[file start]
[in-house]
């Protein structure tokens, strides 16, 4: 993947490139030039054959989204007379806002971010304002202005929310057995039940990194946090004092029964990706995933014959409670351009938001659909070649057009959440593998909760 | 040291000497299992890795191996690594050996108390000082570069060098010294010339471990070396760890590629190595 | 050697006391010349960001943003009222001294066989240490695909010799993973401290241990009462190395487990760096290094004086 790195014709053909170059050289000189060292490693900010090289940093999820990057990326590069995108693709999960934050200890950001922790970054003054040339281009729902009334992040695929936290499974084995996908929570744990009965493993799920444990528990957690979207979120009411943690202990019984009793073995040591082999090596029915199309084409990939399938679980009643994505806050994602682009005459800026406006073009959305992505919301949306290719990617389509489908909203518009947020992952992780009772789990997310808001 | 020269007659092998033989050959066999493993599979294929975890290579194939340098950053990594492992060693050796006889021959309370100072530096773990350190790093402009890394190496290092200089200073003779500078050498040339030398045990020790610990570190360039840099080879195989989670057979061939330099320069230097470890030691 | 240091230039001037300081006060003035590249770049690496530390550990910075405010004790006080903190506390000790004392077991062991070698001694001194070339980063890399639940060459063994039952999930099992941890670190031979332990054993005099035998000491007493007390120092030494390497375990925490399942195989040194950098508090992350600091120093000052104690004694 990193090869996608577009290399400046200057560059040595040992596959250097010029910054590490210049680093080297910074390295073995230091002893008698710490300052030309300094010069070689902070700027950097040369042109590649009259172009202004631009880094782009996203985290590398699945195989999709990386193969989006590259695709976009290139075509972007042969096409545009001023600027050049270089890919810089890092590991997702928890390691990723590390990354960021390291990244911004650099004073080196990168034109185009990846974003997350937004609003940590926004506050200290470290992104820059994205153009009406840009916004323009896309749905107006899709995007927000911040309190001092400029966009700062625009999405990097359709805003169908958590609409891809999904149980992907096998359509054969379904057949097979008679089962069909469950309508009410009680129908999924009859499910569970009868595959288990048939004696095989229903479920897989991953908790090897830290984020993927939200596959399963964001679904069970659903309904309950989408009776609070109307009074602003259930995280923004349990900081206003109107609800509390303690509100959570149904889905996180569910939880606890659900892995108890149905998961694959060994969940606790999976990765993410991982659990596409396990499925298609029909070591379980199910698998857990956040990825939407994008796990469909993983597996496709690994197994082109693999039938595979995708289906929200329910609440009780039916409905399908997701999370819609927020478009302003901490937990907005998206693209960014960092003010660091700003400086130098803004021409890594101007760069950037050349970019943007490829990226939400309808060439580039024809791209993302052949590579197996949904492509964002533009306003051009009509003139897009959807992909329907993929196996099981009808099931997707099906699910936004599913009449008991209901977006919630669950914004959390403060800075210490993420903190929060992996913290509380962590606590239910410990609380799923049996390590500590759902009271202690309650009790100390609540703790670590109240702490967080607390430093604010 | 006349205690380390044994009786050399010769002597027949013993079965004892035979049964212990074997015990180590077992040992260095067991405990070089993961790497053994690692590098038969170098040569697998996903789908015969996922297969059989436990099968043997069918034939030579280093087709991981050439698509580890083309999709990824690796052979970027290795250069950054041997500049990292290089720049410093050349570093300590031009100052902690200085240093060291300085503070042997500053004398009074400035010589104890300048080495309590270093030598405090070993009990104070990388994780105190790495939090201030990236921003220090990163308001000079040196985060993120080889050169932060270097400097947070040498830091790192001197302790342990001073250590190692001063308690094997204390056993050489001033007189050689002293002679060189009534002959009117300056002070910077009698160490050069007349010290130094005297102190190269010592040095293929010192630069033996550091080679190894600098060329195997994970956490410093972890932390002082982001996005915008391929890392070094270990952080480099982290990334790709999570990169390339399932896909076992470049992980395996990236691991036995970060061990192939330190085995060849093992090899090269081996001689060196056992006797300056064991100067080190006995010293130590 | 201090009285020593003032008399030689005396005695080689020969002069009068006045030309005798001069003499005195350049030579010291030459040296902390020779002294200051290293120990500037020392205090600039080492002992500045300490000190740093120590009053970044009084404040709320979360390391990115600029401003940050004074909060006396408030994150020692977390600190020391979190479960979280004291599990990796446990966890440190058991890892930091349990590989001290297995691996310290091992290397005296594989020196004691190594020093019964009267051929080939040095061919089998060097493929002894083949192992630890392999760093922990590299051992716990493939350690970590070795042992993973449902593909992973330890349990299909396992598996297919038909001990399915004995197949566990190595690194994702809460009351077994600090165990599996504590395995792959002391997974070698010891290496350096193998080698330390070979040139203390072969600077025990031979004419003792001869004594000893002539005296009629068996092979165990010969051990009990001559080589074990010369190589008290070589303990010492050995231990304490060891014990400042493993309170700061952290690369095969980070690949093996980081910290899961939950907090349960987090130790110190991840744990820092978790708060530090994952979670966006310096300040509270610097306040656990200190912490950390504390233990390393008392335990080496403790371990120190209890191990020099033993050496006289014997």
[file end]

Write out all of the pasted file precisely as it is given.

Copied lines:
[in-house]
């Protein structure tokens, strides 16, 4: 993947490139030039054959989204007379806002971010304002202005929310057995039940990194946090004092029964990706995933014959409670351009938001659909070649057009959440593998909760 | 040291000497299992890795191996690594050996108390000082570069060098010294010339471990070396760890590629190595 | 050697006391010349960001943003009222001294066989240490695909010799993973401290241990009462190395487990760096290094004086 790195014709053909170059050289000189060292490693900010090289940093999820990057990326590069995108693709999960934050200890950001922790970054003054040339281009729902009334992040695929936290499974084995996908929570744990009965493993799920444990528990957690979207979120009411943690202990019984009793073995040591082999090596029915199309084409990939399938679980009643994505806050994602682009005459800026406006073009959305992505919301949306290719990617389509489908909203518009947020992952992780009772789990997310808001 | 020269007659092998033989050959066999493993599979294929975890290579194939340098950053990594492992060693050796006889021959309370100072530096773990350190790093402009890394190496290092200089200073003779500078050498040339030398045990020790610990570190360039840099080879195989989670057979061939330099320069230097470890030691 | 240091230039001037300081006060003035590249770049690496530390550990910075405010004790006080903190506390000790004392077991062991070698001694001194070339980063890399639940060459063994039952999930099992941890670190031979332990054993005099035998000491007493007390120092030494390497375990925490399942195989040194950098508090992350600091120093000052104690004694 990193090869996608577009290399400046200057560059040595040992596959250097010029910054590490210049680093080297910074390295073995230091002893008698710490300052030309300094010069070689902070700027950097040369042109590649009259172009202004631009880094782009996203985290590398699945195989999709990386193969989006590259695709976009290139075509972007042969096409545009001023600027050049270089890919810089890092590991997702928890390691990723590390990354960021390291990244911004650099004073080196990168034109185009990846974003997350937004609003940590926004506050200290470290992104820059994205153009009406840009916004323009896309749905107006899709995007927000911040309190001092400029966009700062625009999405990097359709805003169908958590609409891809999904149980992907096998359509054969379904057949097979008679089962069909469950309508009410009680129908999924009859499910569970009868595959288990048939004696095989229903479920897989991953908790090897830290984020993927939200596959399963964001679904069970659903309904309950989408009776609070109307009074602003259930995280923004349990900081206003109107609800509390303690509100959570149904889905996180569910939880606890659900892995108890149905998961694959060994969940606790999976990765993410991982659990596409396990499925298609029909070591379980199910698998857990956040990825939407994008796990469909993983597996496709690994197994082109693999039938595979995708289906929200329910609440009780039916409905399908997701999370819609927020478009302003901490937990907005998206693209960014960092003010660091700003400086130098803004021409890594101007760069950037050349970019943007490829990226939400309808060439580039024809791209993302052949590579197996949904492509964002533009306003051009009509003139897009959807992909329907993929196996099981009808099931997707099906699910936004599913009449008991209901977006919630669950914004959390403060800075210490993420903190929060992996913290509380962590606590239910410990609380799923049996390590500590759902009271202690309650009790100390609540703790670590109240702490967080607390430093604010 | 006349205690380390044994009786050399010769002597027949013993079965004892035979049964212990074997015990180590077992040992260095067991405990070089993961790497053994690692590098038969170098040569697998996903789908015969996922297969059989436990099968043997069918034939030579280093087709991981050439698509580890083309999709990824690796052979970027290795250069950054041997500049990292290089720049410093050349570093300590031009100052902690200085240093060291300085503070042997500053004398009074400035010589104890300048080495309590270093030598405090070993009990104070990388994780105190790495939090201030990236921003220090990163308001000079040196985060993120080889050169932060270097400097947070040498830091790192001197302790342990001073250590190692001063308690094997204390056993050489001033007189050689002293002679060189009534002959009117300056002070910077009698160490050069007349010290130094005297102190190269010592040095293929010192630069033996550091080679190894600098060329195997994970956490410093972890932390002082982001996005915008391929890392070094270990952080480099982290990334790709999570990169390339399932896909076992470049992980395996990236691991036995970060061990192939330190085995060849093992090899090269081996001689060196056992006797300056064991100067080190006995010293130590 | 201090009285020593003032008399030689005396005695080689020969002069009068006045030309005798001069003499005195350049030579010291030459040296902390020779002294200051290293120990500037020392205090600039080492002992500045300490000190740093120590009053970044009084404040709320979360390391990115600029401003940050004074909060006396408030994150020692977390600190020391979190479960979280004291599990990796446990966890440190058991890892930091349990590989001290297995691996310290091992290397005296594989020196004691190594020093019964009267051929080939040095061919089998060097493929002894083949192992630890392999760093922990590299051992716990493939350690970590070795042992993973449902593909992973330890349990299909396992598996297919038909001990399915004995197949566990190595690194994702809460009351077994600090165990599996504590395995792959002391997974070698010891290496350096193998080698330390070979040139203390072969600077025990031979004419003792001869004594000893002539005296009629068996092979165990010969051990009990001559080589074990010369190589008290070589303990010492050995231990304490060891014990400042493993309170700061952290690369095969980070690949093996980081910290899961939950907090349960987090130790110190991840744990820092978790708060530090994952979670966006310096300040509270610097306040656990200190912490950390504390233990390393008392335990080496403790371990120190209890191990020099033993050496006289014997």